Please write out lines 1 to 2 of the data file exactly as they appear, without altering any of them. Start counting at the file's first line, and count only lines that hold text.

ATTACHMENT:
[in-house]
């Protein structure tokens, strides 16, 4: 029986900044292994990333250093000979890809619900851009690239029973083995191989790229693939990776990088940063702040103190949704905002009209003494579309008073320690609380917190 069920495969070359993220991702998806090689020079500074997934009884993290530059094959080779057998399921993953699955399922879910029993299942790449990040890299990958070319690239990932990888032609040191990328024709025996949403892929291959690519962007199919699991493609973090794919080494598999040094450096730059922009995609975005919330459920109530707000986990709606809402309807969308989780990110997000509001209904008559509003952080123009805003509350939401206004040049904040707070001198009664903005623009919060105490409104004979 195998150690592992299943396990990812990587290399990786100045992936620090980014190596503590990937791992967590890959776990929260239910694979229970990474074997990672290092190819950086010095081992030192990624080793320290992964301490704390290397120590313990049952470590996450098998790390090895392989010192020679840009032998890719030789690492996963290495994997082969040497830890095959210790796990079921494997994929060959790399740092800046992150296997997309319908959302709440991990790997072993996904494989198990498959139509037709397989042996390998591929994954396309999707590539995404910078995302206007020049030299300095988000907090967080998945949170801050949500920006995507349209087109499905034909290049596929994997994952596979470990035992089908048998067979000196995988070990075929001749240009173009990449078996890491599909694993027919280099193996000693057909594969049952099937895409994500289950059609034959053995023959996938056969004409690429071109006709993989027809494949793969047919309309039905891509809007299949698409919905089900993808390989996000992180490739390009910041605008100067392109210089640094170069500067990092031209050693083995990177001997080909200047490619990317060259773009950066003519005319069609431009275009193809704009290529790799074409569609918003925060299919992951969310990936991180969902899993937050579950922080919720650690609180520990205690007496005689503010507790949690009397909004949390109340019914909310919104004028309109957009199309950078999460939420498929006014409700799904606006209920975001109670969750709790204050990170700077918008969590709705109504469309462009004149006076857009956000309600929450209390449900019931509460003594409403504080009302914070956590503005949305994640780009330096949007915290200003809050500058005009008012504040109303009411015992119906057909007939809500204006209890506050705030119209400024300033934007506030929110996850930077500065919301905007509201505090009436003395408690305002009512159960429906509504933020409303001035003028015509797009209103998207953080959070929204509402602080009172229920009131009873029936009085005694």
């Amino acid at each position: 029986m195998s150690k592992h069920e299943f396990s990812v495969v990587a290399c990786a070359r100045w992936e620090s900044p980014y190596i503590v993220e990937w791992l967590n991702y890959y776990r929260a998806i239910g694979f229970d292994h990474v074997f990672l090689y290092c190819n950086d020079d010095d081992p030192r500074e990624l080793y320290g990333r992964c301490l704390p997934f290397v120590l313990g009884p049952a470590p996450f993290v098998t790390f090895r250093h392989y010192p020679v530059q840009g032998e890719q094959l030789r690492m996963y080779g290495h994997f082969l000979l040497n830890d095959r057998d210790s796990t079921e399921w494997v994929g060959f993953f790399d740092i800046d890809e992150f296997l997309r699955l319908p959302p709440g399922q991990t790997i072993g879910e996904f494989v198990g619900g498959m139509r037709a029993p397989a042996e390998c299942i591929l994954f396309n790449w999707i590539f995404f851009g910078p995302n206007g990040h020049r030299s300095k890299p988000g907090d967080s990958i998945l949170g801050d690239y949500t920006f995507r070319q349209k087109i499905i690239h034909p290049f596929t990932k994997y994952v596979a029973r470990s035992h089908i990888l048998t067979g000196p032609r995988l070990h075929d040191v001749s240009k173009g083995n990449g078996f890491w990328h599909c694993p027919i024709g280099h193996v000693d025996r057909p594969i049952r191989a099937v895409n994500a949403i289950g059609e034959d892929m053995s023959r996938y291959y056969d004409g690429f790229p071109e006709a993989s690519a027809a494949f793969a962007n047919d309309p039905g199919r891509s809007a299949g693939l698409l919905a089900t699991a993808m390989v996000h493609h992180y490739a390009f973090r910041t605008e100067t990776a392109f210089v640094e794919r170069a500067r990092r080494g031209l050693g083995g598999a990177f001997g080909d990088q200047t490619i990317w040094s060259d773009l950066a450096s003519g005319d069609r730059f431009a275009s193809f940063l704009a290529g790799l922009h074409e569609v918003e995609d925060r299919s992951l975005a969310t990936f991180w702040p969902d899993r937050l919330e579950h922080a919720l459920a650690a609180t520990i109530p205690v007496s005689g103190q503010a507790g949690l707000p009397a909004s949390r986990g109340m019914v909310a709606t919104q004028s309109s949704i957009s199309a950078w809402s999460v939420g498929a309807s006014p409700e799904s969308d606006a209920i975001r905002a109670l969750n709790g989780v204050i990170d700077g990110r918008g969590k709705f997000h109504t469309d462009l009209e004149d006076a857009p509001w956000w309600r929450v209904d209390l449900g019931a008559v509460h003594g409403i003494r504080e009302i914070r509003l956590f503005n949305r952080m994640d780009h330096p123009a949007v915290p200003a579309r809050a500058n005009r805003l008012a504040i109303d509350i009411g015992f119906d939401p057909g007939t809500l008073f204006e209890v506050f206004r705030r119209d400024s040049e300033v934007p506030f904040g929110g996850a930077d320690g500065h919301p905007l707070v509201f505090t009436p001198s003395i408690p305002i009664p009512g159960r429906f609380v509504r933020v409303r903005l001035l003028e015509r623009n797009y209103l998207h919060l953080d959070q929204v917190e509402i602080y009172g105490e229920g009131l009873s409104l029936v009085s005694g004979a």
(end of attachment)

[in-house]
């Protein structure tokens, strides 16, 4: 029986900044292994990333250093000979890809619900851009690239029973083995191989790229693939990776990088940063702040103190949704905002009209003494579309008073320690609380917190 069920495969070359993220991702998806090689020079500074997934009884993290530059094959080779057998399921993953699955399922879910029993299942790449990040890299990958070319690239990932990888032609040191990328024709025996949403892929291959690519962007199919699991493609973090794919080494598999040094450096730059922009995609975005919330459920109530707000986990709606809402309807969308989780990110997000509001209904008559509003952080123009805003509350939401206004040049904040707070001198009664903005623009919060105490409104004979 195998150690592992299943396990990812990587290399990786100045992936620090980014190596503590990937791992967590890959776990929260239910694979229970990474074997990672290092190819950086010095081992030192990624080793320290992964301490704390290397120590313990049952470590996450098998790390090895392989010192020679840009032998890719030789690492996963290495994997082969040497830890095959210790796990079921494997994929060959790399740092800046992150296997997309319908959302709440991990790997072993996904494989198990498959139509037709397989042996390998591929994954396309999707590539995404910078995302206007020049030299300095988000907090967080998945949170801050949500920006995507349209087109499905034909290049596929994997994952596979470990035992089908048998067979000196995988070990075929001749240009173009990449078996890491599909694993027919280099193996000693057909594969049952099937895409994500289950059609034959053995023959996938056969004409690429071109006709993989027809494949793969047919309309039905891509809007299949698409919905089900993808390989996000992180490739390009910041605008100067392109210089640094170069500067990092031209050693083995990177001997080909200047490619990317060259773009950066003519005319069609431009275009193809704009290529790799074409569609918003925060299919992951969310990936991180969902899993937050579950922080919720650690609180520990205690007496005689503010507790949690009397909004949390109340019914909310919104004028309109957009199309950078999460939420498929006014409700799904606006209920975001109670969750709790204050990170700077918008969590709705109504469309462009004149006076857009956000309600929450209390449900019931509460003594409403504080009302914070956590503005949305994640780009330096949007915290200003809050500058005009008012504040109303009411015992119906057909007939809500204006209890506050705030119209400024300033934007506030929110996850930077500065919301905007509201505090009436003395408690305002009512159960429906509504933020409303001035003028015509797009209103998207953080959070929204509402602080009172229920009131009873029936009085005694």